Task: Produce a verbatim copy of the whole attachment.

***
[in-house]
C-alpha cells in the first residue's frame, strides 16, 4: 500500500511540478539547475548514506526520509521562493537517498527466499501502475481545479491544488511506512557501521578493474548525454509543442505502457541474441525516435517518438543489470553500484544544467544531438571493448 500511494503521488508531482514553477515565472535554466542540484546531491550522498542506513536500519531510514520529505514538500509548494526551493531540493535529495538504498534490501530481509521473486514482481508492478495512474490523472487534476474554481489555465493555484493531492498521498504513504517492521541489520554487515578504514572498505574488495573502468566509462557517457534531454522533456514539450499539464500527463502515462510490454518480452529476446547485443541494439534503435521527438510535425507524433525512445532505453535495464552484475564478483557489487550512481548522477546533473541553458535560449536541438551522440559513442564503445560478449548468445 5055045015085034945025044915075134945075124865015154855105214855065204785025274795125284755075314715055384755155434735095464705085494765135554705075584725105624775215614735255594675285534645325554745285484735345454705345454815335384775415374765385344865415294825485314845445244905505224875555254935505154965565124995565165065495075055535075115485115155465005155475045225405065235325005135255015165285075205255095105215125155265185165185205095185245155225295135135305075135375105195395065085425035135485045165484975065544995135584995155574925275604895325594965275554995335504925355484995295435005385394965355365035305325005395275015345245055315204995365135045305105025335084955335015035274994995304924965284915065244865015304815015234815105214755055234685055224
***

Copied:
[in-house]
C-alpha cells in the first residue's frame, strides 16, 4: 500500500511540478539547475548514506526520509521562493537517498527466499501502475481545479491544488511506512557501521578493474548525454509543442505502457541474441525516435517518438543489470553500484544544467544531438571493448 500511494503521488508531482514553477515565472535554466542540484546531491550522498542506513536500519531510514520529505514538500509548494526551493531540493535529495538504498534490501530481509521473486514482481508492478495512474490523472487534476474554481489555465493555484493531492498521498504513504517492521541489520554487515578504514572498505574488495573502468566509462557517457534531454522533456514539450499539464500527463502515462510490454518480452529476446547485443541494439534503435521527438510535425507524433525512445532505453535495464552484475564478483557489487550512481548522477546533473541553458535560449536541438551522440559513442564503445560478449548468445 5055045015085034945025044915075134945075124865015154855105214855065204785025274795125284755075314715055384755155434735095464705085494765135554705075584725105624775215614735255594675285534645325554745285484735345454705345454815335384775415374765385344865415294825485314845445244905505224875555254935505154965565124995565165065495075055535075115485115155465005155475045225405065235325005135255015165285075205255095105215125155265185165185205095185245155225295135135305075135375105195395065085425035135485045165484975065544995135584995155574925275604895325594965275554995335504925355484995295435005385394965355365035305325005395275015345245055315204995365135045305105025335084955335015035274994995304924965284915065244865015304815015234815105214755055234685055224